I am adding a lot more tasks. For example, just the other day I sat down and played back my notes. I added 11 items in that one sitting. That’s ELEVEN items that I would have genuinely forgotten about (or remembered later, most likely too late). Sounds bad, “not MORE work” right? Wrong.
- I am “forgetting” a lot less. Actually, I am now pretty much remembering everything and it is everyone else that is in the “oh crap I completely forgot about that” boat :)
- My “bright ideas” are actually implemented (or on the list to be implemented later). It’s real nice to actually have a constant stream of “good” output from the old noggin.
- My prioritisation & organisation skills are improving more than ever. More tasks == more need for organising and prioritising them.
- I am distilling information down quicker. When reading books I note all the good bits, this is then easier when doing the post-mortem for the book.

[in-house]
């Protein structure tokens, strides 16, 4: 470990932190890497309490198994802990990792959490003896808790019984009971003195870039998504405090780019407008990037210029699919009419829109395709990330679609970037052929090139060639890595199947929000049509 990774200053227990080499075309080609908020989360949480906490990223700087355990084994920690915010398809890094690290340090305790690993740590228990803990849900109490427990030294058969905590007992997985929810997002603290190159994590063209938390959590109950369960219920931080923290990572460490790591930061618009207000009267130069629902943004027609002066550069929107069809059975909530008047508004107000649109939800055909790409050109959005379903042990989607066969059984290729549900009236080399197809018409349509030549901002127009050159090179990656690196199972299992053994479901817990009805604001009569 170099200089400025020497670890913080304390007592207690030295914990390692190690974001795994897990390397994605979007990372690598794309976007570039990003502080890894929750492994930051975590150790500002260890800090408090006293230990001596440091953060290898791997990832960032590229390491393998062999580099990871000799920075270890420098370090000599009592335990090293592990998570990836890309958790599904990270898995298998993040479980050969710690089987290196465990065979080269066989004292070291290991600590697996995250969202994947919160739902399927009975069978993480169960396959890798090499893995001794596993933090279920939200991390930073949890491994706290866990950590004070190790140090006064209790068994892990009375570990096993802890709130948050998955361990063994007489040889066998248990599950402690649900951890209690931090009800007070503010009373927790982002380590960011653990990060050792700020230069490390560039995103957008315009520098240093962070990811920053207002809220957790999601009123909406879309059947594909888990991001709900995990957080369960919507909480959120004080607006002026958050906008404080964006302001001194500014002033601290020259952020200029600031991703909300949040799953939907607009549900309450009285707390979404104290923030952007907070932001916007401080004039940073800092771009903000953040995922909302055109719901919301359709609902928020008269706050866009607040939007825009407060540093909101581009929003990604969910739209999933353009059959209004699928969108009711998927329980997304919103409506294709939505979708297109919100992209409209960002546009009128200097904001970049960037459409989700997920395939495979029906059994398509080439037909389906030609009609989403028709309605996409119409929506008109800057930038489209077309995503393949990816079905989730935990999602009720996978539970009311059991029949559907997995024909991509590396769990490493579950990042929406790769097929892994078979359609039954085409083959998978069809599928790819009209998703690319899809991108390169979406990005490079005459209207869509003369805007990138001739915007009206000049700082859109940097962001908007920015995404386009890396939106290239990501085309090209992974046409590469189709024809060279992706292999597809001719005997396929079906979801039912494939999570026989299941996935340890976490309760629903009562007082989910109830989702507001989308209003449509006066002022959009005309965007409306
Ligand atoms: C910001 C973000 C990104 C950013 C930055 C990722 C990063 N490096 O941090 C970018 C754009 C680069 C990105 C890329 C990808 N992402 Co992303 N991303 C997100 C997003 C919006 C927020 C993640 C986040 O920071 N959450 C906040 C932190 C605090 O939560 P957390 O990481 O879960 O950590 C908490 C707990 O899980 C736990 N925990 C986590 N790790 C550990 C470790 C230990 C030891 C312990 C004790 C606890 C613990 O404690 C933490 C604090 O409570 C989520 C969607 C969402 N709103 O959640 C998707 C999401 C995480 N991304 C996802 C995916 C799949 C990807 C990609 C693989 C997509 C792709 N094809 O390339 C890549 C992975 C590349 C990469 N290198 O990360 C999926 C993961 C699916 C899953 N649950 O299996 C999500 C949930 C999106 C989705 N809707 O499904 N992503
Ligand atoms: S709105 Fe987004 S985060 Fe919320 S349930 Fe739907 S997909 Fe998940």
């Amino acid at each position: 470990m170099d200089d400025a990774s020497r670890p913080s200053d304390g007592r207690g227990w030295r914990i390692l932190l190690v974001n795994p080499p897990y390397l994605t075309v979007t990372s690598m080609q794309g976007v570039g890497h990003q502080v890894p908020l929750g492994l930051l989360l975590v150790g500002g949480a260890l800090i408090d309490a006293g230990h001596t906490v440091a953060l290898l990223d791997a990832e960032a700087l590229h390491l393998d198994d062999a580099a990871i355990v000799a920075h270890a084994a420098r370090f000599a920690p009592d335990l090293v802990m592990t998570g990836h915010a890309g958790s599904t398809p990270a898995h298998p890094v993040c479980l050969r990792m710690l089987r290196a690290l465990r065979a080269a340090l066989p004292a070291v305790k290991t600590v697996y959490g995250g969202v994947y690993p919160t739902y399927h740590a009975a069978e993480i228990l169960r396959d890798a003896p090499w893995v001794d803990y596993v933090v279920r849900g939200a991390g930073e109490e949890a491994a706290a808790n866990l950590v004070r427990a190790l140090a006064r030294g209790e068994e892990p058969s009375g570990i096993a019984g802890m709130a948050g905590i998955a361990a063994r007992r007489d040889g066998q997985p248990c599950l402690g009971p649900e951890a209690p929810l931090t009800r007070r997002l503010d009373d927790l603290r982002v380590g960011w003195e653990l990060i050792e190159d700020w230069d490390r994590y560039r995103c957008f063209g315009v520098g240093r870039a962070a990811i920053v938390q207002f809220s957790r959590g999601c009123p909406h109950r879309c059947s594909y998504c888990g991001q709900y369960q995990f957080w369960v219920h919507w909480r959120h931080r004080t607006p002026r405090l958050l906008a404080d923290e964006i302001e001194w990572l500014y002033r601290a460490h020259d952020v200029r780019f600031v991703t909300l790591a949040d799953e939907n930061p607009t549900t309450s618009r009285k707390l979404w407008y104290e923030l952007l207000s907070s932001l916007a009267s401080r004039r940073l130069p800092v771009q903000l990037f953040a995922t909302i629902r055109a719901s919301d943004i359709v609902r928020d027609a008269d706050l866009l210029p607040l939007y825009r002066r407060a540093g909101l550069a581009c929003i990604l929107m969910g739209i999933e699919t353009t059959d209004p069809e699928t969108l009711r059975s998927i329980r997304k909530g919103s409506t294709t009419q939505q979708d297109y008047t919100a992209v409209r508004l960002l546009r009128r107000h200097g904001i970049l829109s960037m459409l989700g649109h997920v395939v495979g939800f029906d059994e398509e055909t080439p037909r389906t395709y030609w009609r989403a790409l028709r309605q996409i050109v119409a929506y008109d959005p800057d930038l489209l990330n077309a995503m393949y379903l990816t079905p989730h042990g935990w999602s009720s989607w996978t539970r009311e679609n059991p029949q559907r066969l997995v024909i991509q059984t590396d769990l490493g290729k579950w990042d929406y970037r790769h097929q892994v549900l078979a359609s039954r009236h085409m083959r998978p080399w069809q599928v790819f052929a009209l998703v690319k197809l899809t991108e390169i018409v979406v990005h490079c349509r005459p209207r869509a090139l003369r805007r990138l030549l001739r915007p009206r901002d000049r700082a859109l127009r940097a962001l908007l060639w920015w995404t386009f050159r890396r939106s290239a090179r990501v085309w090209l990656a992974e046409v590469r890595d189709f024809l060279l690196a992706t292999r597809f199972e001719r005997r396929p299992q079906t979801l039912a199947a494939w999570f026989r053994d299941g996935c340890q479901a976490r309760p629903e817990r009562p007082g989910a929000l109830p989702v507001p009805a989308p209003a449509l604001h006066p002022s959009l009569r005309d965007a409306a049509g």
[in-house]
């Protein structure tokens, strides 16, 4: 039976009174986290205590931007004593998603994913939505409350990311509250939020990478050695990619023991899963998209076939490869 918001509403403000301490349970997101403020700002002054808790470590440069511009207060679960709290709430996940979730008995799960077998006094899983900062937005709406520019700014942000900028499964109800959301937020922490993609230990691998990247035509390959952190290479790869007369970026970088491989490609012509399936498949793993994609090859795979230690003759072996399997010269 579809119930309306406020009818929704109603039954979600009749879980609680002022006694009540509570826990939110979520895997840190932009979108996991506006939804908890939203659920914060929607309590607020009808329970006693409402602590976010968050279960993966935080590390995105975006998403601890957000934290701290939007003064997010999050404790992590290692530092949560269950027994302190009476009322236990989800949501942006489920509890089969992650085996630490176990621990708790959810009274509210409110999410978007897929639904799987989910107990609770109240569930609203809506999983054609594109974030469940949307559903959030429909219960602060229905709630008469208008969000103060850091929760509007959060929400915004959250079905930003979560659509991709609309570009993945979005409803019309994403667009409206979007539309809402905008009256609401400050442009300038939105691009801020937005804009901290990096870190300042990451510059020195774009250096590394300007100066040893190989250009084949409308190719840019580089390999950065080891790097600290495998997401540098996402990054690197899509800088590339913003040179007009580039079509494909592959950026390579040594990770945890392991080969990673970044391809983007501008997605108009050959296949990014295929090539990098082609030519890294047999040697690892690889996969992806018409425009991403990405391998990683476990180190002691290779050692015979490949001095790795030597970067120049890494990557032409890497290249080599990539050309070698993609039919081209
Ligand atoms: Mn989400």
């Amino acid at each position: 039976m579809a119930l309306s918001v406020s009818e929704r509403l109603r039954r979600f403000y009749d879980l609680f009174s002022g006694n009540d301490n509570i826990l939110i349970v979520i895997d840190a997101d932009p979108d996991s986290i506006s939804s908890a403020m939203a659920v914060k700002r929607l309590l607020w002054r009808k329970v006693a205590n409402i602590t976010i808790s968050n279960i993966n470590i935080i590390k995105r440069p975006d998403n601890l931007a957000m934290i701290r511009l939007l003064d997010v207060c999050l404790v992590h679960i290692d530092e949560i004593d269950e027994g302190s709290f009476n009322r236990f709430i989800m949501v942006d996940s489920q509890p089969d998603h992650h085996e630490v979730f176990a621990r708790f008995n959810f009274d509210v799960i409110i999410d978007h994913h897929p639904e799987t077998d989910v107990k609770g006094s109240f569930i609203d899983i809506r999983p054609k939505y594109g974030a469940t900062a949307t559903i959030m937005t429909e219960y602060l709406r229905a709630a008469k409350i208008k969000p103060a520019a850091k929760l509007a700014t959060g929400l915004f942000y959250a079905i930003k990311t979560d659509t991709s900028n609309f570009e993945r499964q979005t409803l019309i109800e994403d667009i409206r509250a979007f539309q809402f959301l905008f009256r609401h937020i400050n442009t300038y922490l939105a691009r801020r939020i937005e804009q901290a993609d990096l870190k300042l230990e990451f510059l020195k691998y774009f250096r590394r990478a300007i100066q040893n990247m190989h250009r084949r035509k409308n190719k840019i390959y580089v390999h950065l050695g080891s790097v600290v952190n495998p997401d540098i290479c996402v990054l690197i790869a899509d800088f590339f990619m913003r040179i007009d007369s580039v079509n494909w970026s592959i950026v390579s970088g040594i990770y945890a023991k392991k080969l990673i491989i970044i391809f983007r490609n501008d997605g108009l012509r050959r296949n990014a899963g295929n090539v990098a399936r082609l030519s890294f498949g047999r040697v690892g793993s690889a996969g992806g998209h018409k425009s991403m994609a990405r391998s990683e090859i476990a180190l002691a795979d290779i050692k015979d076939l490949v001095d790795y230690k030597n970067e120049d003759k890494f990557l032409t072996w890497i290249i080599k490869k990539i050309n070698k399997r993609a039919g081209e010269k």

- Talking ideas through is really good for the brain AND communication skills. I have had several instances where when playing something back, I have realised how I stupid I made it sound and then re-worded it. This regurgitation process is so valuable.
- My hands thank you. Writing is slow and is simply extra work for hands that spend a LOT of time typing.
The secret to getting things done is to find a system that works for you and bloody stick to it! I don’t mean a half-hearted attempt at some kind of “routine”. I mean be religious, even fanatical.
My friends often make jokes about how I am always on about how “if it’s not on the list, it doesn’t get done” and thinking I am crazy as I walk around yammering to myself.
But, I do it because it works for me. Sure, it may not work for you, but invest the time to start somewhere and refine your system.